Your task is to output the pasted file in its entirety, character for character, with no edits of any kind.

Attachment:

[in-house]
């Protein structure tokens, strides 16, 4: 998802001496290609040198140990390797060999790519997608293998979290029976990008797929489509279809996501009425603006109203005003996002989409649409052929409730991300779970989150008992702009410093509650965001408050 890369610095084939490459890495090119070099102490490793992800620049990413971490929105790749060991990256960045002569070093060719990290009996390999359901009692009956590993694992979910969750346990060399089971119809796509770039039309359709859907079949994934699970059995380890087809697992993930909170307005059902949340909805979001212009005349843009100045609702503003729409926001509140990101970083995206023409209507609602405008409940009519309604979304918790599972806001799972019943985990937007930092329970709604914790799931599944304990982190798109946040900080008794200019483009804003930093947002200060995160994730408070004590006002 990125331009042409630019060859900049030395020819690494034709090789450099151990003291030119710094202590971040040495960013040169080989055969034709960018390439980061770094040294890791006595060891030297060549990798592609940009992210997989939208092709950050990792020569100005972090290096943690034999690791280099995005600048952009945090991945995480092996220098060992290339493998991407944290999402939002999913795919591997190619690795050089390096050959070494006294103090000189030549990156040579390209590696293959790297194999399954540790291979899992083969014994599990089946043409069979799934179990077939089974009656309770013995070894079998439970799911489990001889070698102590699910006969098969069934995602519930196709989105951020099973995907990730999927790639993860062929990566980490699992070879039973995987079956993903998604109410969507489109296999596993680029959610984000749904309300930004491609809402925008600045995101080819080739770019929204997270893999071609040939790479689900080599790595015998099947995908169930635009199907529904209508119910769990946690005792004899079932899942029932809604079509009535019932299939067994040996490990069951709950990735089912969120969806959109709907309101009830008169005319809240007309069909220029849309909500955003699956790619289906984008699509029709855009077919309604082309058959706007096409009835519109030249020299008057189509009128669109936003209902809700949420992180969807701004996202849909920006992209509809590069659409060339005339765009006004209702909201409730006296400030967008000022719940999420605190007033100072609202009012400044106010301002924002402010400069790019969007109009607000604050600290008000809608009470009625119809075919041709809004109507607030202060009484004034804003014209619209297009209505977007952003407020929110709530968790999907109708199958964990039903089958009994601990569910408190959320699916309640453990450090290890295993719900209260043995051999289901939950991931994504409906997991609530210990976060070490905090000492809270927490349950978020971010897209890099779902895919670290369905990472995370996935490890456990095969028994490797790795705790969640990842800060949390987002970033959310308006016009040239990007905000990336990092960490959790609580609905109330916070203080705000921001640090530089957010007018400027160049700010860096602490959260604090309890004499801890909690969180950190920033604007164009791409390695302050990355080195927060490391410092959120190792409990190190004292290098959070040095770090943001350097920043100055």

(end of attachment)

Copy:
[in-house]
């Protein structure tokens, strides 16, 4: 998802001496290609040198140990390797060999790519997608293998979290029976990008797929489509279809996501009425603006109203005003996002989409649409052929409730991300779970989150008992702009410093509650965001408050 890369610095084939490459890495090119070099102490490793992800620049990413971490929105790749060991990256960045002569070093060719990290009996390999359901009692009956590993694992979910969750346990060399089971119809796509770039039309359709859907079949994934699970059995380890087809697992993930909170307005059902949340909805979001212009005349843009100045609702503003729409926001509140990101970083995206023409209507609602405008409940009519309604979304918790599972806001799972019943985990937007930092329970709604914790799931599944304990982190798109946040900080008794200019483009804003930093947002200060995160994730408070004590006002 990125331009042409630019060859900049030395020819690494034709090789450099151990003291030119710094202590971040040495960013040169080989055969034709960018390439980061770094040294890791006595060891030297060549990798592609940009992210997989939208092709950050990792020569100005972090290096943690034999690791280099995005600048952009945090991945995480092996220098060992290339493998991407944290999402939002999913795919591997190619690795050089390096050959070494006294103090000189030549990156040579390209590696293959790297194999399954540790291979899992083969014994599990089946043409069979799934179990077939089974009656309770013995070894079998439970799911489990001889070698102590699910006969098969069934995602519930196709989105951020099973995907990730999927790639993860062929990566980490699992070879039973995987079956993903998604109410969507489109296999596993680029959610984000749904309300930004491609809402925008600045995101080819080739770019929204997270893999071609040939790479689900080599790595015998099947995908169930635009199907529904209508119910769990946690005792004899079932899942029932809604079509009535019932299939067994040996490990069951709950990735089912969120969806959109709907309101009830008169005319809240007309069909220029849309909500955003699956790619289906984008699509029709855009077919309604082309058959706007096409009835519109030249020299008057189509009128669109936003209902809700949420992180969807701004996202849909920006992209509809590069659409060339005339765009006004209702909201409730006296400030967008000022719940999420605190007033100072609202009012400044106010301002924002402010400069790019969007109009607000604050600290008000809608009470009625119809075919041709809004109507607030202060009484004034804003014209619209297009209505977007952003407020929110709530968790999907109708199958964990039903089958009994601990569910408190959320699916309640453990450090290890295993719900209260043995051999289901939950991931994504409906997991609530210990976060070490905090000492809270927490349950978020971010897209890099779902895919670290369905990472995370996935490890456990095969028994490797790795705790969640990842800060949390987002970033959310308006016009040239990007905000990336990092960490959790609580609905109330916070203080705000921001640090530089957010007018400027160049700010860096602490959260604090309890004499801890909690969180950190920033604007164009791409390695302050990355080195927060490391410092959120190792409990190190004292290098959070040095770090943001350097920043100055």